Literary Club in the Diaspora | “Frontera”: From La Raya de Oriente

Frontera, by Kapka Kassabova

For years I have had the feeling that travel literature is a genre that the Spanish public considers less: low media relevance, few authors translated and I imagine that few sales. It is a mistake, but there everyone. In this world “so modern and so fucked up”As our classics sang, we think that by taking a low-cost ticket and spending four days in a country we already know it, when in reality we go further with a good book from our living room. That is why for me the Bulgarian writer, -residing in Scotland for many years-, Kapka Kassabova and her proposal of a trip to what, from our lands, is the other end of Europe has been a discovery. That world in which the borders of Bulgaria, Greece and Turkey converge (the European Turkey we could say) and which was once the mythical land of the Thracians, one of the most fascinating peoples in European history, perhaps the only one that has never he had expansionist ambitions. In short, it is a distant world geographically, but closer culturally than it seems. Not only because the magic of oak forests is the same everywhere, or that energy that some places give off, such as some Thracian sanctuaries that the author runs through, is also found in ours. Alcubilla, but because that world was populated with thousands of Jews expelled from the territories of the Catholic kings in 1492. Not in vain, my teacher Lauru Anta always remembers that the Sanabresa version of “The Lover and Death” only has reasonable similarities with the versions collected in cities in that area, such as Izmir or Thessaloniki …

Kapka’s cap

The book is a leisurely reflection on the border, on the type of cultures and people that these environments generate, as well as the ways of life that they bring. Here in Zamora we have the oldest stable border in Europe and we have already lost the memory of the danger that living in La Raya has had, century after century. And there are other borders, such as the Balkan ones, that have not stopped changing until three days ago in historical terms: thousands of people were expelled from their homes during the 20th century, first with the consolidation of the borders between modern Turkey, Greece and Bulgaria, and then when Bulgarians of Turkish identity were expelled from their country while the communist dictatorship gave its last death throes.

The book is also, to a certain extent, a reckoning with the horror of that dictatorship, a state as poor as it is totalitarian that completely destroyed a society that, thirty years after the end of the dictatorship, has not been able to still fully recover. Interwar Bulgaria was a normal state, typical of its time, with prosperous industries, such as tobacco or roses, for example. A state that modernized until the war first and communism later fell like a stone on Bulgarian society. And that one reads the Wikipedia entry for the communist Republic and it seems that they are talking about a normal state. An example of the author: the sinister Stasi, the German political police, rewarded with hardware the Bulgarian guards who hunted down Germans who wanted to flee across the Bulgarian border towards Greece or Turkey, two NATO countries. More than 415 “disappeared” during the term of the regime, while those killed at the border were returned to Berlin as victims of accidents. Those who did not die were tortured and returned to their country of origin where, if they survived the interrogations, they would spend several years in jail. And that is why on the way the memory of the horror of the dictatorship is intermingled with the landscape: many of the forests that the author walks through are full of mass graves to which many of those who protested in the 1940s against the Mandatory nationalization of the two most profitable agricultural industries in the country: tobacco and roses. In these forests the author also finds the remains of the Goryani (literally, “the men of the forest), some maquis who -these did- fought for decades for democracy and freedom in their country.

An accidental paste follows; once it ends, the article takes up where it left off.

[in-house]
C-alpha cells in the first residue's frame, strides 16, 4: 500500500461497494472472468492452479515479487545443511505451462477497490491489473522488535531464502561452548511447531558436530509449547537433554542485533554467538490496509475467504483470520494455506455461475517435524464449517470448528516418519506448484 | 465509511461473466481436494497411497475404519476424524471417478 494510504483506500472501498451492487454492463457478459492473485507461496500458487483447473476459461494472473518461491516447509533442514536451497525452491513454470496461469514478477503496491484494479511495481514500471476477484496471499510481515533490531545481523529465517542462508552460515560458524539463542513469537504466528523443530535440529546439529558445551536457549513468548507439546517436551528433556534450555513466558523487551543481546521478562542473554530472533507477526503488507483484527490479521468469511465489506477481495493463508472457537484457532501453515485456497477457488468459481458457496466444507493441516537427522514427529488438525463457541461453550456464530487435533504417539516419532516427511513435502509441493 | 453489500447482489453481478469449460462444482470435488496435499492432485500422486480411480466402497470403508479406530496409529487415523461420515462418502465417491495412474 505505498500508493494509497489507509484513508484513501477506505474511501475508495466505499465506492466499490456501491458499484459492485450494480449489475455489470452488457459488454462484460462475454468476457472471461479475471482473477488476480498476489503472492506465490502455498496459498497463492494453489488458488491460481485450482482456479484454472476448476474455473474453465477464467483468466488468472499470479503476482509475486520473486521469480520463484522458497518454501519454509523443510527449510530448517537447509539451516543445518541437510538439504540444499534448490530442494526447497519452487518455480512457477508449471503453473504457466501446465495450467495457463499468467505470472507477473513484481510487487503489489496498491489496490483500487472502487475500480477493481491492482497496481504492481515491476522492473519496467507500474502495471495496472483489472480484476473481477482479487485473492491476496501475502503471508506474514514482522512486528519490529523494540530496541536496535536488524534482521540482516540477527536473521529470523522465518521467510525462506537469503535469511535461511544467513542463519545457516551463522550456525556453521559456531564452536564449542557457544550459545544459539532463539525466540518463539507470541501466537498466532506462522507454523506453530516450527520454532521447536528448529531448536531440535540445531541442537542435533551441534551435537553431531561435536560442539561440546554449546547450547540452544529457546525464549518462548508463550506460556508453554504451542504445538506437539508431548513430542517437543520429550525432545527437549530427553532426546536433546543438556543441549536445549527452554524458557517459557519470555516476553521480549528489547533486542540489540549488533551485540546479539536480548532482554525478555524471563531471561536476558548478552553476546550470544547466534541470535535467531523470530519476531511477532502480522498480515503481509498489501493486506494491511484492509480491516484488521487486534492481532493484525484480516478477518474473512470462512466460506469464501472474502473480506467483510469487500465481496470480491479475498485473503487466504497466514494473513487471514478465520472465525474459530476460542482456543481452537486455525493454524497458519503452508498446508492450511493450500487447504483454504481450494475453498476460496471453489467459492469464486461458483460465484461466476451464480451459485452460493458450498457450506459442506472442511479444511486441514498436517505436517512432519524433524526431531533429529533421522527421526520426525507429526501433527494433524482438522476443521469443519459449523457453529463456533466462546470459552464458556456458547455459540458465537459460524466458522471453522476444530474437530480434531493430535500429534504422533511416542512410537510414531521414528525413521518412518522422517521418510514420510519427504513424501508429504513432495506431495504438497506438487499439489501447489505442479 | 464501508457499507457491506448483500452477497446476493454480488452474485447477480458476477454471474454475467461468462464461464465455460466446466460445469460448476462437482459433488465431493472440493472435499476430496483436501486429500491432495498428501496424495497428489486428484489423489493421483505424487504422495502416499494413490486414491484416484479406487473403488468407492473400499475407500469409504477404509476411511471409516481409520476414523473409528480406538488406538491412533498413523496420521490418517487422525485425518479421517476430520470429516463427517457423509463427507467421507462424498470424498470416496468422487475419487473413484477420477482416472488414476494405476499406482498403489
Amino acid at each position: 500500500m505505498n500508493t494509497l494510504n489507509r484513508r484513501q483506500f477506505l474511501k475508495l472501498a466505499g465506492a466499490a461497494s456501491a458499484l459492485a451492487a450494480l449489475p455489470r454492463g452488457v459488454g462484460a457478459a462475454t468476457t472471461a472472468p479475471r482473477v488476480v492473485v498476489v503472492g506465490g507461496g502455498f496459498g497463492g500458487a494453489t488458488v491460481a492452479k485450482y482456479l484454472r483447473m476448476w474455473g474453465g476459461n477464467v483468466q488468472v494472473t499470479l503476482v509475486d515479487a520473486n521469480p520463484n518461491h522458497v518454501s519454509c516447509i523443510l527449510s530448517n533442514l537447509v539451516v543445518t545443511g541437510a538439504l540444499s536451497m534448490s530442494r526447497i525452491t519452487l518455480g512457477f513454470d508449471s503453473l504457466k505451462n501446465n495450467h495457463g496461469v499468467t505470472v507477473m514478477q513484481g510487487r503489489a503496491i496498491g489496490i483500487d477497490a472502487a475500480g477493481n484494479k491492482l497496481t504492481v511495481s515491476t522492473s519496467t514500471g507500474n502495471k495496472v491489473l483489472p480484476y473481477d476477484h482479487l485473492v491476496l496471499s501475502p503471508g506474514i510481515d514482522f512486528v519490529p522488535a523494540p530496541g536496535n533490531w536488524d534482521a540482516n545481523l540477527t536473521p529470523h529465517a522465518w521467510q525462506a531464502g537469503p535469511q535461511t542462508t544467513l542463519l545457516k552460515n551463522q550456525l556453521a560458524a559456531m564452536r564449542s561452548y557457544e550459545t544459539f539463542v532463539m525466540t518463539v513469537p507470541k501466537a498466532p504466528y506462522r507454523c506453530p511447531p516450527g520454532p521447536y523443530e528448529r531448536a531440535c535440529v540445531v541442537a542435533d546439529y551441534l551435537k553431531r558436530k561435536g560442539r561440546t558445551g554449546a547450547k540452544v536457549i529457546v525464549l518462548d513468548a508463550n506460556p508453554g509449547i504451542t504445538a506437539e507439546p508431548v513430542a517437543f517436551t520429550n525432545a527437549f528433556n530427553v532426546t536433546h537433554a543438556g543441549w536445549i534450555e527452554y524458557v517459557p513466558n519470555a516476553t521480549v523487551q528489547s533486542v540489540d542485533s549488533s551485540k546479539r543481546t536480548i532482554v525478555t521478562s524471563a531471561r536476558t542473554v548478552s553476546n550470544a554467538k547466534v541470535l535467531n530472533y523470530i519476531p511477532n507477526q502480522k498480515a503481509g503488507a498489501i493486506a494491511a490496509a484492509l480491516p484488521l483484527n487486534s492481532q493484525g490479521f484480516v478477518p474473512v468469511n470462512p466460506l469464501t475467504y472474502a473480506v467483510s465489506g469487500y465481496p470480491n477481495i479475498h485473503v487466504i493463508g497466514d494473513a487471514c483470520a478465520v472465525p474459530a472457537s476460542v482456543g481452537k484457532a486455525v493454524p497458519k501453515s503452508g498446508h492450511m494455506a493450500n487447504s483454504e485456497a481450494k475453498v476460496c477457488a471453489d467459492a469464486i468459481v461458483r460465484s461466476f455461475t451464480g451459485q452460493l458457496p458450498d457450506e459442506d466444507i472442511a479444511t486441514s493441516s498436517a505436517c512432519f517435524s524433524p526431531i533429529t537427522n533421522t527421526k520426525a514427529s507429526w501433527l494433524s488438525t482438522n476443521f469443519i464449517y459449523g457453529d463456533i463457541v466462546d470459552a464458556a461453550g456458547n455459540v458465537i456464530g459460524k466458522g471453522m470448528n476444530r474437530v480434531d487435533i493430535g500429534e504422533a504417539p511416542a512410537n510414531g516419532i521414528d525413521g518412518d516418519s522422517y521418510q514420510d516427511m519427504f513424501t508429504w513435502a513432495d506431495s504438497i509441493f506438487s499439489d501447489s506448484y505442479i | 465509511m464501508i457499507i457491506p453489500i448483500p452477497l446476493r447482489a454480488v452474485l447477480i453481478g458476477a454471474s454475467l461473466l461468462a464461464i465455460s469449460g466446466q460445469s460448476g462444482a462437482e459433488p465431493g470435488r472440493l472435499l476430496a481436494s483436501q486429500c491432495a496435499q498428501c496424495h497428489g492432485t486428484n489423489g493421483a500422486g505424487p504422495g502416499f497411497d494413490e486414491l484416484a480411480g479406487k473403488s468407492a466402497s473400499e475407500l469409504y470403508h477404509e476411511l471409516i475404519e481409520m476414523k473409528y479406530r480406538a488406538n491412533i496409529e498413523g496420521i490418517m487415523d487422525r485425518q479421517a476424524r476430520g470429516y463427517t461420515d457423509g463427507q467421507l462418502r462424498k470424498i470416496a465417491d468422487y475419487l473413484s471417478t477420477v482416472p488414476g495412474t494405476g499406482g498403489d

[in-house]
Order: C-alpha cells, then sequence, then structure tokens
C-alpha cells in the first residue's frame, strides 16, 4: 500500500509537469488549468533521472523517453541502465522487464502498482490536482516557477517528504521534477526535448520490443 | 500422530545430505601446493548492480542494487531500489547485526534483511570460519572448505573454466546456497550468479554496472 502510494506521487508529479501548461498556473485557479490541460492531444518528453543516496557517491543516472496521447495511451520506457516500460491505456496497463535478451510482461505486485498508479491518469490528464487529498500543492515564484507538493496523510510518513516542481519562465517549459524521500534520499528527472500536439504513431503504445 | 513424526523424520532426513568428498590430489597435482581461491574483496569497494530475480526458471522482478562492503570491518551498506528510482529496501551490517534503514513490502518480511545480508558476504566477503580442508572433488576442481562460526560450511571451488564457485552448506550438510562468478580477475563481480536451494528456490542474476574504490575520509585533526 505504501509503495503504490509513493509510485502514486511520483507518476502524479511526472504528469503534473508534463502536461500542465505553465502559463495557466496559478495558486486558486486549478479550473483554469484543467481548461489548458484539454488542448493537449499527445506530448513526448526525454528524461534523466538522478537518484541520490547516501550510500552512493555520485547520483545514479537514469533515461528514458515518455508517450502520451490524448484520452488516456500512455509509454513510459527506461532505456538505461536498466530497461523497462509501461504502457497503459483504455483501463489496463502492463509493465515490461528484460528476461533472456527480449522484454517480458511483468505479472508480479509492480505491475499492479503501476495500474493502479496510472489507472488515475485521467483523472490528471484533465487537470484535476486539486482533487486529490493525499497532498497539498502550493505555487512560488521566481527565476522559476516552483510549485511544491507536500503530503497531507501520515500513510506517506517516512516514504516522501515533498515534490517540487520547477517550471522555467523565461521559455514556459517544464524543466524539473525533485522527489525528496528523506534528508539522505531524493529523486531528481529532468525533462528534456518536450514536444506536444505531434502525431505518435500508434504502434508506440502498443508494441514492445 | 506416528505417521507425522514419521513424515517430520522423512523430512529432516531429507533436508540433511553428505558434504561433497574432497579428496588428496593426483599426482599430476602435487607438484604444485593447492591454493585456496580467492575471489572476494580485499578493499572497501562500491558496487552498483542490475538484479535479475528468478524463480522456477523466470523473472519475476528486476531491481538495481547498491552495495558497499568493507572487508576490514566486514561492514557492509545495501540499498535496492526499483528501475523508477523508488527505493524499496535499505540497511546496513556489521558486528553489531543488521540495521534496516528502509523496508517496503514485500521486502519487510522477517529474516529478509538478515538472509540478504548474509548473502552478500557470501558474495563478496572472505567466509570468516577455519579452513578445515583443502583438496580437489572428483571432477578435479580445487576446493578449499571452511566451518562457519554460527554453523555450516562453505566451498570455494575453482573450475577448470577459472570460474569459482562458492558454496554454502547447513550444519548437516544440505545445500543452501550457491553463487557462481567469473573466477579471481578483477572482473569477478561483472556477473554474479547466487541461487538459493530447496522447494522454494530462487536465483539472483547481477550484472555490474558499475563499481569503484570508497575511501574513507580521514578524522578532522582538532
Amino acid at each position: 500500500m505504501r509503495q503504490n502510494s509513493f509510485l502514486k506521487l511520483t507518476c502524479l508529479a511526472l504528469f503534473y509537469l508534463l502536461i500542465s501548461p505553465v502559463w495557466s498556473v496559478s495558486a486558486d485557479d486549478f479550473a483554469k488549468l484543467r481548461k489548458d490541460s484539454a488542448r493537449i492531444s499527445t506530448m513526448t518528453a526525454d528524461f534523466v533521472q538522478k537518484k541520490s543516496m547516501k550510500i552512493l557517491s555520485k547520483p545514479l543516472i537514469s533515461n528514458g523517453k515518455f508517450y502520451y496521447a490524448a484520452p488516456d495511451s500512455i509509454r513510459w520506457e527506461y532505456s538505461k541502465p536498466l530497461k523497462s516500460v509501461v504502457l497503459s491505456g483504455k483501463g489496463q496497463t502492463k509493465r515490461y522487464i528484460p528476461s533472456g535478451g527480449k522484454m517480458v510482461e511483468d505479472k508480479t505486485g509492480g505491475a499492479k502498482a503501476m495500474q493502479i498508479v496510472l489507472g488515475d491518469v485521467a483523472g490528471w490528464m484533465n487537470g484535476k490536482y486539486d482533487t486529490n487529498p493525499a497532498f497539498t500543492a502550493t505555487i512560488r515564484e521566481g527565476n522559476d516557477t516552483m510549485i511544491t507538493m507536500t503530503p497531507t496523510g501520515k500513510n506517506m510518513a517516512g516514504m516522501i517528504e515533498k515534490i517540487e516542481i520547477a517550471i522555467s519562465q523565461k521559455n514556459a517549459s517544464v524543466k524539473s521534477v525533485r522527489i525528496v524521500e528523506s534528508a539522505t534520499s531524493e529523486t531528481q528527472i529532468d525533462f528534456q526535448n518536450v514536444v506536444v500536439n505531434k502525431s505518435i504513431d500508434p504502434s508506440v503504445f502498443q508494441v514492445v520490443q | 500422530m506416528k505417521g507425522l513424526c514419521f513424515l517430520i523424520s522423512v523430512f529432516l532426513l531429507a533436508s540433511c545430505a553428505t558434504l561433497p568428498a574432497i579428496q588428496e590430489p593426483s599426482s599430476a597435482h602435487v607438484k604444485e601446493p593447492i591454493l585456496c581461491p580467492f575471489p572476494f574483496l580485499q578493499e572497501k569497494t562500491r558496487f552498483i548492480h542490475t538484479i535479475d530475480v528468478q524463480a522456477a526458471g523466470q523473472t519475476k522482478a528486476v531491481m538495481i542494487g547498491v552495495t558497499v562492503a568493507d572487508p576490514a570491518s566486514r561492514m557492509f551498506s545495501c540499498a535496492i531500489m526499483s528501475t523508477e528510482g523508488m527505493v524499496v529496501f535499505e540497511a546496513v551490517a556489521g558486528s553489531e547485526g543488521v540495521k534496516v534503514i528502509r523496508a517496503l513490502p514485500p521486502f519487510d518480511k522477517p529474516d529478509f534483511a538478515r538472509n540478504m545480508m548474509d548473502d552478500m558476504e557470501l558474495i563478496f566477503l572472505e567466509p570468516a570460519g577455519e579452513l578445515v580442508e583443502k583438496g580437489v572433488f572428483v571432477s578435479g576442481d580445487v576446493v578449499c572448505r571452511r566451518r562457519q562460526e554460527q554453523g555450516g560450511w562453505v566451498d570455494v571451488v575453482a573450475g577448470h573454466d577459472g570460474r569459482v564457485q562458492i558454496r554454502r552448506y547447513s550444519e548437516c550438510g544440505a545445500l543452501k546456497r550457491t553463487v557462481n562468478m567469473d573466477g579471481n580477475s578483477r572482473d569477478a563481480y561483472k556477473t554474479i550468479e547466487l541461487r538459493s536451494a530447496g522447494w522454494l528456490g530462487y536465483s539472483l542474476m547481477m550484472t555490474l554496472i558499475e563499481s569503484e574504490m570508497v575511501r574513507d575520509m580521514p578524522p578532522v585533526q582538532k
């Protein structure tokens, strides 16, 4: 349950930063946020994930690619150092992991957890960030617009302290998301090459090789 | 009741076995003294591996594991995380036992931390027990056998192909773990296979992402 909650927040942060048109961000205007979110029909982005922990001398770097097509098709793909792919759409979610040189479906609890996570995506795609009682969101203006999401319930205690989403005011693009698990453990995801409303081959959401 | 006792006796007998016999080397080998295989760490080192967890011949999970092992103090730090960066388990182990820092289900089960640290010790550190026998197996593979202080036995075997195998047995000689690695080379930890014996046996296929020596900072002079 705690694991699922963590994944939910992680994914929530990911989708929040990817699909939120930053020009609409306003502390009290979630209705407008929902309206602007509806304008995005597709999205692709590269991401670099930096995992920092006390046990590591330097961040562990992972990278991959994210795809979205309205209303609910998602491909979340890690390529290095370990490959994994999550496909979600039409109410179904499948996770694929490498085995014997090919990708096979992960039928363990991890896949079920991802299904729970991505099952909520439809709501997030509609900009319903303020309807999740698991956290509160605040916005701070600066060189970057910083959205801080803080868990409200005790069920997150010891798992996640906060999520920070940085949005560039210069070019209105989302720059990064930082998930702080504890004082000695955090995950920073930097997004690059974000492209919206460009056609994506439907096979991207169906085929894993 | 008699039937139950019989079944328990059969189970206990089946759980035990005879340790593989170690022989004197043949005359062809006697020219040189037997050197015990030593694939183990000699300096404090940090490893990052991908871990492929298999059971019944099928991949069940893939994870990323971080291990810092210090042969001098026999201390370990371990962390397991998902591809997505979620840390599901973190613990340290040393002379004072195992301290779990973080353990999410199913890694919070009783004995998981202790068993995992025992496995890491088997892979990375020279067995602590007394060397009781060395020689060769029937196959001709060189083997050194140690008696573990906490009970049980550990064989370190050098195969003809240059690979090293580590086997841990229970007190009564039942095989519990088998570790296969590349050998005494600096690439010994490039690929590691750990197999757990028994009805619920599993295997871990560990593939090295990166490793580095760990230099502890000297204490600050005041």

Frontera, by Kapka Kassabova

The author links these stories from the past to the present of the area, crowded with Syrian and Kurdish refugees struggling to cross the border, but now in the opposite direction, once Bulgaria is a Member State of the Union. The universal history of emigration that the author proposes to us, horrors and misfortunes, but also fortune and overcoming, reminds us that it is always minorities who lose out in all conflicts: Christians in Turkey, Muslims in Bulgaria, Syrians now, Kurds at any time. But it also shows us a fresco of stories that have the border as their background, a place “that none of us can escape”, As Kassabova points out. To us, rayanos, they are going to tell us …


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